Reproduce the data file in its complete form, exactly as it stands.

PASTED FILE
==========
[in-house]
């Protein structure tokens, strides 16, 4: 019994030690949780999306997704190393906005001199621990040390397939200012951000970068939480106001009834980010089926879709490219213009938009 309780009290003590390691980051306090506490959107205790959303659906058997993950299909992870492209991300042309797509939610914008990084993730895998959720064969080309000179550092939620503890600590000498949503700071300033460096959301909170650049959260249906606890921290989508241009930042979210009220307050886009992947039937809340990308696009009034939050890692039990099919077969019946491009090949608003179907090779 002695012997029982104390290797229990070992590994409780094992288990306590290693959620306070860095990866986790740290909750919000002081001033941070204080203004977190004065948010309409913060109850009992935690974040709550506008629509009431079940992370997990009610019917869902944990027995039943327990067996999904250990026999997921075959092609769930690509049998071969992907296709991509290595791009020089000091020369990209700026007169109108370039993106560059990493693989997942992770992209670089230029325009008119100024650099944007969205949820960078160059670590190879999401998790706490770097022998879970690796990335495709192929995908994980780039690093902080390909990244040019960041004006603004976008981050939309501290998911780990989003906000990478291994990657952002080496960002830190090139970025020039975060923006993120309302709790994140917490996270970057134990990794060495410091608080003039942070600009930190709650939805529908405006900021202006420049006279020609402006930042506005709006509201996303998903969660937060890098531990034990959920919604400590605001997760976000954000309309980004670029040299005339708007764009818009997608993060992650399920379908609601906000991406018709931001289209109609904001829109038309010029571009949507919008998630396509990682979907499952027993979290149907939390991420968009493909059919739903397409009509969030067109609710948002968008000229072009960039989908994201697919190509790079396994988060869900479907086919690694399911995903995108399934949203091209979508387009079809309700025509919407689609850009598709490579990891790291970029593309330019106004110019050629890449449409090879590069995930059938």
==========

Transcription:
[in-house]
């Protein structure tokens, strides 16, 4: 019994030690949780999306997704190393906005001199621990040390397939200012951000970068939480106001009834980010089926879709490219213009938009 309780009290003590390691980051306090506490959107205790959303659906058997993950299909992870492209991300042309797509939610914008990084993730895998959720064969080309000179550092939620503890600590000498949503700071300033460096959301909170650049959260249906606890921290989508241009930042979210009220307050886009992947039937809340990308696009009034939050890692039990099919077969019946491009090949608003179907090779 002695012997029982104390290797229990070992590994409780094992288990306590290693959620306070860095990866986790740290909750919000002081001033941070204080203004977190004065948010309409913060109850009992935690974040709550506008629509009431079940992370997990009610019917869902944990027995039943327990067996999904250990026999997921075959092609769930690509049998071969992907296709991509290595791009020089000091020369990209700026007169109108370039993106560059990493693989997942992770992209670089230029325009008119100024650099944007969205949820960078160059670590190879999401998790706490770097022998879970690796990335495709192929995908994980780039690093902080390909990244040019960041004006603004976008981050939309501290998911780990989003906000990478291994990657952002080496960002830190090139970025020039975060923006993120309302709790994140917490996270970057134990990794060495410091608080003039942070600009930190709650939805529908405006900021202006420049006279020609402006930042506005709006509201996303998903969660937060890098531990034990959920919604400590605001997760976000954000309309980004670029040299005339708007764009818009997608993060992650399920379908609601906000991406018709931001289209109609904001829109038309010029571009949507919008998630396509990682979907499952027993979290149907939390991420968009493909059919739903397409009509969030067109609710948002968008000229072009960039989908994201697919190509790079396994988060869900479907086919690694399911995903995108399934949203091209979508387009079809309700025509919407689609850009598709490579990891790291970029593309330019106004110019050629890449449409090879590069995930059938």